The Balblair distillery dates back to 1790 when it was established by local man John Ross. After several expansions and rebuilds, a new building is constructed a little up the road in 1864, to make better use of the Inverness-Ardgay railroad tracks that are built in 1862, bringing in the coals to heat the stills and the unmalted barley. After years of production, the firm mothballs the distillery in 1911 and is forgotten about until after the second world war, during which the buildings have been commandeered by the army. In 1948 the distillery is finally sold and they re-started production one year later. After the station closed in 1960 the distillery expanded their warehousing facilities and in the mid-seventies the maltings were closed and malted barley was purchased externally. Shortly after that some major refurbishments were done to the buildings and equipment was updated where necessary. In 2007 the current owner Inverhouse took over the company, and changed their core range to “Vintage only, timed to perfection”, under the watchful eye nose of distillery manager John MacDonald. In 2011 they transformed the downstairs old malting floor into a visitor’s centre, which is exactly where we start our tour.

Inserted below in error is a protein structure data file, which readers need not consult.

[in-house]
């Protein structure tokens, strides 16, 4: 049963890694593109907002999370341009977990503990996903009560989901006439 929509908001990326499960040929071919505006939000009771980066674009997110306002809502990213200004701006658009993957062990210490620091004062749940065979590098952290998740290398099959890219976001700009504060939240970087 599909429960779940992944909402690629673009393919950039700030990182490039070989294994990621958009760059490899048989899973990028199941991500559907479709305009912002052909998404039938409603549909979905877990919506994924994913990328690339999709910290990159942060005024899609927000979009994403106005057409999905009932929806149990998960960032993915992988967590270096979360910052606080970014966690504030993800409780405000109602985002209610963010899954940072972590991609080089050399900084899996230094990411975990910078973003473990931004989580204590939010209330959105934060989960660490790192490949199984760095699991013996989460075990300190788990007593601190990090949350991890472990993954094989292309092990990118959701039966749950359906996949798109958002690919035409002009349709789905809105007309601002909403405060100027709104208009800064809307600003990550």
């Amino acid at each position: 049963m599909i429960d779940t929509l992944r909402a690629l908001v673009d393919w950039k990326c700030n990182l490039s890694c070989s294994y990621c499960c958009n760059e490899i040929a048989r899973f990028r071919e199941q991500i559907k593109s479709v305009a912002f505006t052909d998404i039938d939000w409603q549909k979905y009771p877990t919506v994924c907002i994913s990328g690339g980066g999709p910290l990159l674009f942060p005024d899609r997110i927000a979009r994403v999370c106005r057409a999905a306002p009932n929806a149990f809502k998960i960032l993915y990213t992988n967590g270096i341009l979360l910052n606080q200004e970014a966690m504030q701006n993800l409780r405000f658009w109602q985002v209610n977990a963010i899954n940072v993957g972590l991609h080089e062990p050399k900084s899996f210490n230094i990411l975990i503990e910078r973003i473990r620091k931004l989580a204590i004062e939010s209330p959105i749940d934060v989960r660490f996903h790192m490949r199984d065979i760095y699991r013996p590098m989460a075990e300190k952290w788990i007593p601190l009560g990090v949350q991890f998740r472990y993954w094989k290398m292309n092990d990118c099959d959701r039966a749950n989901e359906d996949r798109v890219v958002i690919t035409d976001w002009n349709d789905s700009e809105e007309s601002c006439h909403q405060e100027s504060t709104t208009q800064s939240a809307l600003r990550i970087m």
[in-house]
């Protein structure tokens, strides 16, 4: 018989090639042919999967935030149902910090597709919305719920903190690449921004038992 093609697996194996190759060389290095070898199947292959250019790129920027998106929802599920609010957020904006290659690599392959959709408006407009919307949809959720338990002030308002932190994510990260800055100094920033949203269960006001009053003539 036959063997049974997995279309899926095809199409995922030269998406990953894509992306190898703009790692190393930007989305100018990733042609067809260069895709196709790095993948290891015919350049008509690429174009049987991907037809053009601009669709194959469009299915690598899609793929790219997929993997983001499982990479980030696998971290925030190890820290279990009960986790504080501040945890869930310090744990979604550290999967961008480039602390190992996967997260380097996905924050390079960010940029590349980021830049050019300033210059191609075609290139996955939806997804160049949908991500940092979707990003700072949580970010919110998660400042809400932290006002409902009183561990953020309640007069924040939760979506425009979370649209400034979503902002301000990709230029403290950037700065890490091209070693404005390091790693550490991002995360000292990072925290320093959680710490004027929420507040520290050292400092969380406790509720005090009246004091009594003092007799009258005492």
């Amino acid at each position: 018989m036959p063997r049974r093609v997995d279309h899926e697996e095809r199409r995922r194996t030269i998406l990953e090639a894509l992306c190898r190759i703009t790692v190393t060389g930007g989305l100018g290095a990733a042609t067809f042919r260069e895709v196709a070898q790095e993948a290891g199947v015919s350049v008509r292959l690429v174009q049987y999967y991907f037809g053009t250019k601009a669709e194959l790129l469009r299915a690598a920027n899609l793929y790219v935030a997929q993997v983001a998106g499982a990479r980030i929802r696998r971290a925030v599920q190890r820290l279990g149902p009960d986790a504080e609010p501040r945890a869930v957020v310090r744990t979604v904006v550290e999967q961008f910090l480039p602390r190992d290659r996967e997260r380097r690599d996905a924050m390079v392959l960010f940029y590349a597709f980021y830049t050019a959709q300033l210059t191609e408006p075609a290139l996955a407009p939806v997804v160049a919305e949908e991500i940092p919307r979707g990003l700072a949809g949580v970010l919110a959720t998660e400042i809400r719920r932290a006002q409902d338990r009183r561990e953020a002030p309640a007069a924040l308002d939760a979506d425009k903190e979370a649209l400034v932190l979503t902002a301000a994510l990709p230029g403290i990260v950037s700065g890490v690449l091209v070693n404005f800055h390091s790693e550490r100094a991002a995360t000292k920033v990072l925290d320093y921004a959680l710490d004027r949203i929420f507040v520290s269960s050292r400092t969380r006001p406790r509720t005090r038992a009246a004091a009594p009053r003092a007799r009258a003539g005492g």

In a posh glass conference room in the middle of the floor, a short video presentation explains why the distillery chose to change to vintage instead of age, and when we were convinced of the marketing message, we get a quick behind the scenes look of the red painted de-stoners and screeners, and the other unused malting floors upstairs (not usually in the tour, but thanks to Gabrielle for attending to our inner nerd) - an excellent spot for a small cafe, with good coffee, homemade cakes and lunches. We walk into the next room where the 50 years old four roller Porteus mill stands which processes batches of 4.5 tonne each time, fed by the ten malt bins in the other room, filled three times per week with 30 tonnes of freshly malted barley.